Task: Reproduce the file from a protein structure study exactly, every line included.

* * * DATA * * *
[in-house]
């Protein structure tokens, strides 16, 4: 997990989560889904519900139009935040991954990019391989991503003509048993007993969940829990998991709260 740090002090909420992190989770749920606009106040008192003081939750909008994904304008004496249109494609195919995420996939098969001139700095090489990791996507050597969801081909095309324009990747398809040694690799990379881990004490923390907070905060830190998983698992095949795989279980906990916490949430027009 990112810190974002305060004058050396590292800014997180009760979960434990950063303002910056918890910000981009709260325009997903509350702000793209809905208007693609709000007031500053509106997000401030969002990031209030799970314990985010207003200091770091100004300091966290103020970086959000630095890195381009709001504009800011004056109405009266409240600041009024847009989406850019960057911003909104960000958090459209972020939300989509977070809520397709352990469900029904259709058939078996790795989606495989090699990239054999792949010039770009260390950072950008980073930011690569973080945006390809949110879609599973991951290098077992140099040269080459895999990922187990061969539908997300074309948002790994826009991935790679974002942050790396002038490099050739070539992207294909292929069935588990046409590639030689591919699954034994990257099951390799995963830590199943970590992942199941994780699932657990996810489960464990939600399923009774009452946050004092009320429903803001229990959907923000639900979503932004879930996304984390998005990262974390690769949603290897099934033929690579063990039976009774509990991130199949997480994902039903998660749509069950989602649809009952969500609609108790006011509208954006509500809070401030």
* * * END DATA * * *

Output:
[in-house]
């Protein structure tokens, strides 16, 4: 997990989560889904519900139009935040991954990019391989991503003509048993007993969940829990998991709260 740090002090909420992190989770749920606009106040008192003081939750909008994904304008004496249109494609195919995420996939098969001139700095090489990791996507050597969801081909095309324009990747398809040694690799990379881990004490923390907070905060830190998983698992095949795989279980906990916490949430027009 990112810190974002305060004058050396590292800014997180009760979960434990950063303002910056918890910000981009709260325009997903509350702000793209809905208007693609709000007031500053509106997000401030969002990031209030799970314990985010207003200091770091100004300091966290103020970086959000630095890195381009709001504009800011004056109405009266409240600041009024847009989406850019960057911003909104960000958090459209972020939300989509977070809520397709352990469900029904259709058939078996790795989606495989090699990239054999792949010039770009260390950072950008980073930011690569973080945006390809949110879609599973991951290098077992140099040269080459895999990922187990061969539908997300074309948002790994826009991935790679974002942050790396002038490099050739070539992207294909292929069935588990046409590639030689591919699954034994990257099951390799995963830590199943970590992942199941994780699932657990996810489960464990939600399923009774009452946050004092009320429903803001229990959907923000639900979503932004879930996304984390998005990262974390690769949603290897099934033929690579063990039976009774509990991130199949997480994902039903998660749509069950989602649809009952969500609609108790006011509208954006509500809070401030």